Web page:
• high — ► ADJECTIVE 1) of great vertical extent. 2) of a specified height. 3) far above ground or sea level. 4) extending above the normal level. 5) great in amount, value, size, or intensity. 6) (of a period or movement) at its peak. 7) great in r …   English terms dictionary

  • high — [hī] adj. [ME heigh, hei, hie < OE heah, akin to Ger hoch, Goth hauhs < IE * keuk < base * keu , to curve, arch > Sans kakúd , peak, Russ kúča, heap] 1. of more than normal height; lofty; tall: not used of persons 2. extending upward… …   English World dictionary

  • high — high, tall, lofty mean above the average in height. High, the general term (opposed to low), implies marked extension upward and is applied chiefly to things which rise from a base or foundation {a high hill} {a high building} or are placed at a… …   New Dictionary of Synonyms

  • high — high; high·ball·er; high·be·lia; high·bind·er; high·bind·ing; high·brow·ism; high·er; high·est; high·ish; high·land·er; high·lone; high·ly; high·ness; high·way·man; ul·tra·high; high·light·er; high·fa·lu·tin; high·land; High; high·fa·lu·ting; …   English syllables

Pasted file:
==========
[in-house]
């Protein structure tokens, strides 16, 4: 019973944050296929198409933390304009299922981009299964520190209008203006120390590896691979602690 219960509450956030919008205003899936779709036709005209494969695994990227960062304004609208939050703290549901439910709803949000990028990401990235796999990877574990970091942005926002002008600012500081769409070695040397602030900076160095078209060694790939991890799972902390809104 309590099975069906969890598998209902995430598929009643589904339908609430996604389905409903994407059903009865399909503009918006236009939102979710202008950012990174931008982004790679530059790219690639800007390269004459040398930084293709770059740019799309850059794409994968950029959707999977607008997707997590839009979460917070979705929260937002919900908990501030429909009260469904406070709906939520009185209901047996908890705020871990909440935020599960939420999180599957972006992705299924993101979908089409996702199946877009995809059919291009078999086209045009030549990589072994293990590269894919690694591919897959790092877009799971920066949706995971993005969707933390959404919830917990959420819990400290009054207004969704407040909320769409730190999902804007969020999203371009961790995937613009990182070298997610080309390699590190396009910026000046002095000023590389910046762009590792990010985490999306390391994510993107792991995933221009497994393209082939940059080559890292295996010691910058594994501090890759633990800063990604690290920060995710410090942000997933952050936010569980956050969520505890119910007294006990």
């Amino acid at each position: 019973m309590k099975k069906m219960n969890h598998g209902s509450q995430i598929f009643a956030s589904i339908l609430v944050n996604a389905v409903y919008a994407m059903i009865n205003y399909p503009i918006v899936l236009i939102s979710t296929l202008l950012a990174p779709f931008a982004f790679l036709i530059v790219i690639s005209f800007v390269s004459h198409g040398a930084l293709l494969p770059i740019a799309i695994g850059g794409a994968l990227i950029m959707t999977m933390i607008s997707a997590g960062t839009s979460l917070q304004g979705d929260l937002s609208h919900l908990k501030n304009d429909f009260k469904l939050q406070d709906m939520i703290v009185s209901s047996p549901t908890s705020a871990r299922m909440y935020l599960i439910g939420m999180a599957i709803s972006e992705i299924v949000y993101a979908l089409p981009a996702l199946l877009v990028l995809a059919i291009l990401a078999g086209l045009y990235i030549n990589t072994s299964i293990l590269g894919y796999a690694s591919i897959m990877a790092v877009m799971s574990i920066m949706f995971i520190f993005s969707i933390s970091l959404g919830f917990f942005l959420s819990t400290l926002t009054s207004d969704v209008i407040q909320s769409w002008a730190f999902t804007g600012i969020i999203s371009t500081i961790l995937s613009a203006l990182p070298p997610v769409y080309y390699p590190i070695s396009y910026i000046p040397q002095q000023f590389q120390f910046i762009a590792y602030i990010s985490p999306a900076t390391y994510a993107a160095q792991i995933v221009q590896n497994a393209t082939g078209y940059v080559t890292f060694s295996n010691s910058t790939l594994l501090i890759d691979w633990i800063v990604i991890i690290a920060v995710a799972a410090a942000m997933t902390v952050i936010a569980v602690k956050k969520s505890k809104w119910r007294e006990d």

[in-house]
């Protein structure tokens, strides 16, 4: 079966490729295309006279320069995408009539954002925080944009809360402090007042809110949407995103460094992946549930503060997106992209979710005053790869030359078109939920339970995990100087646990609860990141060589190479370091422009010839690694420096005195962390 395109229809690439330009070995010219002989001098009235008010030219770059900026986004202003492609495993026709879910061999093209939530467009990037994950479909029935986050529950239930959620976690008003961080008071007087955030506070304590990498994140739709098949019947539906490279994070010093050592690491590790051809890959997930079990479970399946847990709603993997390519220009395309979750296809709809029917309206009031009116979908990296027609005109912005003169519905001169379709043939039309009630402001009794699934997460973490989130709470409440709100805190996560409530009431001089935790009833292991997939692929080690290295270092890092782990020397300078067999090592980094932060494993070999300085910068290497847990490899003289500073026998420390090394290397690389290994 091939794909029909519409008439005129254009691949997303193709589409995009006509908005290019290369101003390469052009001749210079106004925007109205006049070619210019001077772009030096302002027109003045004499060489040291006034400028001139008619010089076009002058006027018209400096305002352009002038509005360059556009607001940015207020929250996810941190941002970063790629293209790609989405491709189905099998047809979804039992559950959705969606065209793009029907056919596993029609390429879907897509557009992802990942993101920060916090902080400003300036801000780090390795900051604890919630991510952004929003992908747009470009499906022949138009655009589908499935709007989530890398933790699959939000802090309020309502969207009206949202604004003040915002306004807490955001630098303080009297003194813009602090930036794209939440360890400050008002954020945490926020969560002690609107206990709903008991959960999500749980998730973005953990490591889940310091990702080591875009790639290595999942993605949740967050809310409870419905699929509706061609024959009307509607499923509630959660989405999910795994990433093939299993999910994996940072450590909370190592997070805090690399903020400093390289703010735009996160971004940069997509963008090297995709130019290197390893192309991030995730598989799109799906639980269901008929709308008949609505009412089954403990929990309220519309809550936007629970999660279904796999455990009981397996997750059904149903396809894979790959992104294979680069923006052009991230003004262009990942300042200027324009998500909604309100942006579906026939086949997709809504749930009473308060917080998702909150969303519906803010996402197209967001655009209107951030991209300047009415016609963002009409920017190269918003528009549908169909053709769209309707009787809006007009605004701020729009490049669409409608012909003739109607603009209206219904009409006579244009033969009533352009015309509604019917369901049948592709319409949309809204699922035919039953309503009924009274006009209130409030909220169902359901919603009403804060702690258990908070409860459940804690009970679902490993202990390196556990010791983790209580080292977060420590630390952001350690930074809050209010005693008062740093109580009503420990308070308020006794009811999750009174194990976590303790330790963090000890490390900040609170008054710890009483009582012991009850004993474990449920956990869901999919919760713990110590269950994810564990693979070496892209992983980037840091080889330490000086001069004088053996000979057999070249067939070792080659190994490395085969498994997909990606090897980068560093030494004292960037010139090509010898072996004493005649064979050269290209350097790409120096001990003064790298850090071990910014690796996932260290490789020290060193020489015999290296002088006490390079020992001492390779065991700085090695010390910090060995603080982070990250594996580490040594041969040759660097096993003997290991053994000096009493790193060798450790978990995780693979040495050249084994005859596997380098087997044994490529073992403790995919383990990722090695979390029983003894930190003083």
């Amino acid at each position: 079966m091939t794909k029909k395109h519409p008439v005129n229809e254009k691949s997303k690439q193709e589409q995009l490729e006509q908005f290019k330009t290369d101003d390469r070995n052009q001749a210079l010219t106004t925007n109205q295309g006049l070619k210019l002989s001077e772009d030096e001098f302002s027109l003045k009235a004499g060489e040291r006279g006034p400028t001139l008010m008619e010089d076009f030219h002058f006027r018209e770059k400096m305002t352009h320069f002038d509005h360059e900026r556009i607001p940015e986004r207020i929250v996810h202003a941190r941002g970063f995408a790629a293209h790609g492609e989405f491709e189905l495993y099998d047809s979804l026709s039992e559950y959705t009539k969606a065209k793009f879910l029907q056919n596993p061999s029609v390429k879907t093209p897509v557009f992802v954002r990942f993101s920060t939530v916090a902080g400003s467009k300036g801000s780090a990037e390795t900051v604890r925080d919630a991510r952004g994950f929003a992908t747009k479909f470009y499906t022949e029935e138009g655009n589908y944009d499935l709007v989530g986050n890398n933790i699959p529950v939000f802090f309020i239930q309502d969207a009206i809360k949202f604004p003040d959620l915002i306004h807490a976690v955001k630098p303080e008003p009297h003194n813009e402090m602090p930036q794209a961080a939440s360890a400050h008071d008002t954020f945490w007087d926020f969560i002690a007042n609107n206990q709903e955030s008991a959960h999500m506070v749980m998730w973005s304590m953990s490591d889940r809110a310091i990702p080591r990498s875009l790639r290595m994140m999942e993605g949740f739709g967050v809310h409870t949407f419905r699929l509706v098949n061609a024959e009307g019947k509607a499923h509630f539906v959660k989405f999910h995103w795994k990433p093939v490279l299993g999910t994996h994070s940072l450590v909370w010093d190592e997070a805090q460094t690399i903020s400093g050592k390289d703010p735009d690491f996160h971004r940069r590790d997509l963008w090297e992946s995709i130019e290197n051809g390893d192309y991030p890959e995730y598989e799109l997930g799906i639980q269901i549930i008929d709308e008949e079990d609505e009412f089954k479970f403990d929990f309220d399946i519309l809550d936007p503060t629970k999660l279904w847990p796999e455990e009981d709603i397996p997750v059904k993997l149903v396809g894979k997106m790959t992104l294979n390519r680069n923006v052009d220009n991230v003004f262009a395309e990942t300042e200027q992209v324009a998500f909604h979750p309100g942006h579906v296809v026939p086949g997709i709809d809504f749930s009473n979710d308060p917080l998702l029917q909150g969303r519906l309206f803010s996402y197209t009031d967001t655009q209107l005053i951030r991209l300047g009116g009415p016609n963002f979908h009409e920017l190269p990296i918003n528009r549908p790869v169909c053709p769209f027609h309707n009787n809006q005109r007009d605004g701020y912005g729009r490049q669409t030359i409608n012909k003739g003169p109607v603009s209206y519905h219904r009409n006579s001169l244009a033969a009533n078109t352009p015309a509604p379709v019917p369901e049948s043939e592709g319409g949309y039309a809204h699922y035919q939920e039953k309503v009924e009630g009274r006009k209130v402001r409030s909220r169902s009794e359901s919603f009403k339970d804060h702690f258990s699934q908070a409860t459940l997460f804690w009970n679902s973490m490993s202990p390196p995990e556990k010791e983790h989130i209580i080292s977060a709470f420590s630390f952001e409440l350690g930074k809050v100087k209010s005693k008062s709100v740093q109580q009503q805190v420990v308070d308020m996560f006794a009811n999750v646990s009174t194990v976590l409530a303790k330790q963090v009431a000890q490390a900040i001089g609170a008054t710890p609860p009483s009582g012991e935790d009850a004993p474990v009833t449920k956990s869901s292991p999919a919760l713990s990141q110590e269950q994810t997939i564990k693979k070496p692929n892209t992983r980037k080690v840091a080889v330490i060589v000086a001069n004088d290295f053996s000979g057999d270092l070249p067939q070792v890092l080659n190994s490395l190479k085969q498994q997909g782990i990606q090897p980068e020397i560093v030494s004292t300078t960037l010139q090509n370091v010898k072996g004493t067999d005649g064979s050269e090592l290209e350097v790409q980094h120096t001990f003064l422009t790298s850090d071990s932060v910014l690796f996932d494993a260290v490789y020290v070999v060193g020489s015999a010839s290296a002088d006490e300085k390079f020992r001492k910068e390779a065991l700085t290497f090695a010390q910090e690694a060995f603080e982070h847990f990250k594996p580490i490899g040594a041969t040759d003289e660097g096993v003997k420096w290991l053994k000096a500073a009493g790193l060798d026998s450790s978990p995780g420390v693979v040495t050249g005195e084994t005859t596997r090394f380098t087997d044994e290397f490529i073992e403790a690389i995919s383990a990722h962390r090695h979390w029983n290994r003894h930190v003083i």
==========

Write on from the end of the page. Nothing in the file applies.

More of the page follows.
• High — may refer to:* Height * High (atmospheric), a high pressure area * High (computability), a quality of a Turing degree, in computability theory * High (technical analysis), or top, an event in market price fluctuations of a security * High (1967… …   Wikipedia

  • High Q — is the name of various local television quiz shows broadcast throughout the United States. While the formats vary, all featured two or three teams representing high schools from the station s coverage area, which would compete against each other… …   Wikipedia

  • high — (izg. hȃj) prid. [i]i[/i] pril. DEFINICIJA 1. visok, usp. haj 2. žarg. koji je u uznesenom stanju (ob. ovisnici o drogi) SINTAGMA high end (izg. high ȅnd) žarg. koji se odnosi na vrhunske proizvode ili usluge, one koji su vrhunske kakvoće i… …   Hrvatski jezični portal

  • high — [adj1] tall; at a great distance aloft aerial, alpine, altitudinous, big, colossal, elevated, eminent, flying, formidable, giant, gigantic, grand, great, high reaching, high rise, hovering, huge, immense, large, lofty, long, sky high, sky… …   New thesaurus

  • High — High, n. 1. An elevated place; a superior region; a height; the sky; heaven. [1913 Webster] 2. People of rank or high station; as, high and low. [1913 Webster] 3. (Card Playing) The highest card dealt or drawn. [1913 Webster] {High, low, jack,… …   The Collaborative International Dictionary of English

Share the article and excerpts

Direct link
Do a right-click on the link above
and select “Copy Link”

We are using cookies for the best presentation of our site. Continuing to use this site, you agree with this.